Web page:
By Laurie Garrett in the USA:
Why I Will March for Science on Saturday
Apr 20, 2017
On Saturday, scientists and their supporters will leave the sanitized comfort of their labs and academic environs to march in Washington, D.C., and more than 400 other cities and 100 countries around the world.
It all started with a tweeted picture of a child holding a pro-science sign at the Jan. 22 March for Women, followed by health educator Caroline Weinberg’s tweet, “Hell hath no fury like a scientist silenced,” and swiftly grew into the largest protest since the women’s event.
It’s a very big, twofold gamble on their part. First, reckoning that the typically apolitical and highly government-dependent scientific community will break with their tradition of political silence in large-enough numbers to create a serious presence, rather than a pathetic disappointment. And second, wagering that the vision of tens of thousands of angry nerds and geeks will have the desired positive impact on policymakers and the public at large. That’s a tough one. While “The Big Bang Theory” may have enjoyed top TV ratings for the past decade, average Americans are leery of real-life Leonards and Sheldons and their discoveries.
Most of the leading scientific institutions in the United States are backing both propositions and urging their members to hit the streets on Saturday. From the American Association for the Advancement of Sciences (AAAS, the publisher of Science) to the editorial board of Nature and the New York Academy of Sciences and its counterparts across the country, the admonishment is clear: Get out and march!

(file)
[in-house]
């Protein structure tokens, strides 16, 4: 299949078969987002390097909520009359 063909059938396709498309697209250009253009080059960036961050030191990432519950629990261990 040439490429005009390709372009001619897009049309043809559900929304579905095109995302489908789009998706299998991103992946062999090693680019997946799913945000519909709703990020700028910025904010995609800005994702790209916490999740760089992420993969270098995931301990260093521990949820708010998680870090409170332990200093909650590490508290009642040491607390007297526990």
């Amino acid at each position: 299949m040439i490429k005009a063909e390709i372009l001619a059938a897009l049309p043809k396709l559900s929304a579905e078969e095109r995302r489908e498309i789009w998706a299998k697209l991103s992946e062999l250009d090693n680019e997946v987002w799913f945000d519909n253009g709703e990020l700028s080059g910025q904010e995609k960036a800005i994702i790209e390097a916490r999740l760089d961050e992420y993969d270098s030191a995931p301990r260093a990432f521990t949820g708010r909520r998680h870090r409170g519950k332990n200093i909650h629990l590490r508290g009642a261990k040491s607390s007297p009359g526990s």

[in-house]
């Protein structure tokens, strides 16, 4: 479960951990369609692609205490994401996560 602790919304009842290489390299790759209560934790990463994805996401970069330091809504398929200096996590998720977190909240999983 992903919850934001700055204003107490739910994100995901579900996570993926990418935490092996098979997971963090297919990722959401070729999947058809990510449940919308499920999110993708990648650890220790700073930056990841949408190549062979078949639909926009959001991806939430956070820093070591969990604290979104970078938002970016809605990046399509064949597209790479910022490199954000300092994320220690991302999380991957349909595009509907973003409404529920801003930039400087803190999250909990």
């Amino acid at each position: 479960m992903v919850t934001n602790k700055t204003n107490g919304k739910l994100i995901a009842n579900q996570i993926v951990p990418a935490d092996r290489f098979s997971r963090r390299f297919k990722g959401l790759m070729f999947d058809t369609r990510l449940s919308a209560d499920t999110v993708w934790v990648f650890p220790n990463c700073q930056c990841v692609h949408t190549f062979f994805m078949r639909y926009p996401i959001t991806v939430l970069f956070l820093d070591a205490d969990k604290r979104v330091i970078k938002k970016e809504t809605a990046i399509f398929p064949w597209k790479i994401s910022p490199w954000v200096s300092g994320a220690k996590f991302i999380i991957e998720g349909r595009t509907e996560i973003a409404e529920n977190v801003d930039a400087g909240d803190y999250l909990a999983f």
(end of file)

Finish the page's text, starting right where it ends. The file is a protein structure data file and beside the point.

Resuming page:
The 157,000-strong American Chemical Society has asked its members to conduct marches that will constitute “a nonpartisan celebration of science,” and a long list of professional societies echoed that sentiment. The Bulletin of Atomic Scientists is backing the march, saying, “The truth needs an advocate.”
The London-based Nature Cell Biology, a journal noted for controversies regarding the relative contributions of various cell receptors to triggered enzyme activity, told its readers that it’s time for scientists to “become political,” citing the potentially devastating double impact of Brexit’s limits on freedom of movement affecting immigrations for scientists and President Donald Trump’s anti-science stances.
A similarly staid American publication, The Chronicle of Higher Education, called upon universities to back the protest as a form of mass education, telling the world about the wonders of science.
“Scientists have to be reminded that the response to a challenge to science is not to retreat to the microscope, to the laboratory, to the ivory tower,” Rush Holt, CEO of the AAAS, said recently. “This requires vigorous defense.”
March for Science in the Netherlands: here.
22 April 2017. Hundreds of thousands of scientists, researchers, workers and youth are poised to participate in today’s “March for Science.” The main rally will take place in Washington, DC, with sister demonstrations and marches taking place in more than 600 locations across the world, involving people in at least 130 countries and encompassing six continents. It is slated to be the world’s largest pro-science demonstration to date: here.